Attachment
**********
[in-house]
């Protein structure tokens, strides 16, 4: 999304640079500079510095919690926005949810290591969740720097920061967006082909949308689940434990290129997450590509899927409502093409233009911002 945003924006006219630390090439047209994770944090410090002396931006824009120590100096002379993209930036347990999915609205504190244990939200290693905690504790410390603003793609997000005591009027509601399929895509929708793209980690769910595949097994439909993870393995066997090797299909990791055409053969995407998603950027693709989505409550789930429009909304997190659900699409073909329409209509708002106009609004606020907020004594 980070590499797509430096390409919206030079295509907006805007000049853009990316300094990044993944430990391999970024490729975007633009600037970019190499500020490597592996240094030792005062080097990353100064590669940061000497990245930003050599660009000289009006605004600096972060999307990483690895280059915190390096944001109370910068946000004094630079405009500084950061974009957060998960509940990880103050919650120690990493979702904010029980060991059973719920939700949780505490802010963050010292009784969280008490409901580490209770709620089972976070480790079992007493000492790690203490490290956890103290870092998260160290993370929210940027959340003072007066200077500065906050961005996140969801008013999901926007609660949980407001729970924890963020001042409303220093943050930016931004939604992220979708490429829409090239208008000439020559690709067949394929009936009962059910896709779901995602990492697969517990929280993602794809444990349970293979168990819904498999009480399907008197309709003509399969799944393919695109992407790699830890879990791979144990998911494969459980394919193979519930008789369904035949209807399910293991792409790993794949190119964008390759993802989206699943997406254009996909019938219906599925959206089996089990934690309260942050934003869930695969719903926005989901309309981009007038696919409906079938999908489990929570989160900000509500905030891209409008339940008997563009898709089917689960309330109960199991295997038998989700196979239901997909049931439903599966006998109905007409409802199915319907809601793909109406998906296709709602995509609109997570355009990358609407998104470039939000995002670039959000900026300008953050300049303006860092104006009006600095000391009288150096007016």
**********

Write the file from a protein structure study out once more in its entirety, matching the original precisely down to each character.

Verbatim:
[in-house]
């Protein structure tokens, strides 16, 4: 999304640079500079510095919690926005949810290591969740720097920061967006082909949308689940434990290129997450590509899927409502093409233009911002 945003924006006219630390090439047209994770944090410090002396931006824009120590100096002379993209930036347990999915609205504190244990939200290693905690504790410390603003793609997000005591009027509601399929895509929708793209980690769910595949097994439909993870393995066997090797299909990791055409053969995407998603950027693709989505409550789930429009909304997190659900699409073909329409209509708002106009609004606020907020004594 980070590499797509430096390409919206030079295509907006805007000049853009990316300094990044993944430990391999970024490729975007633009600037970019190499500020490597592996240094030792005062080097990353100064590669940061000497990245930003050599660009000289009006605004600096972060999307990483690895280059915190390096944001109370910068946000004094630079405009500084950061974009957060998960509940990880103050919650120690990493979702904010029980060991059973719920939700949780505490802010963050010292009784969280008490409901580490209770709620089972976070480790079992007493000492790690203490490290956890103290870092998260160290993370929210940027959340003072007066200077500065906050961005996140969801008013999901926007609660949980407001729970924890963020001042409303220093943050930016931004939604992220979708490429829409090239208008000439020559690709067949394929009936009962059910896709779901995602990492697969517990929280993602794809444990349970293979168990819904498999009480399907008197309709003509399969799944393919695109992407790699830890879990791979144990998911494969459980394919193979519930008789369904035949209807399910293991792409790993794949190119964008390759993802989206699943997406254009996909019938219906599925959206089996089990934690309260942050934003869930695969719903926005989901309309981009007038696919409906079938999908489990929570989160900000509500905030891209409008339940008997563009898709089917689960309330109960199991295997038998989700196979239901997909049931439903599966006998109905007409409802199915319907809601793909109406998906296709709602995509609109997570355009990358609407998104470039939000995002670039959000900026300008953050300049303006860092104006009006600095000391009288150096007016």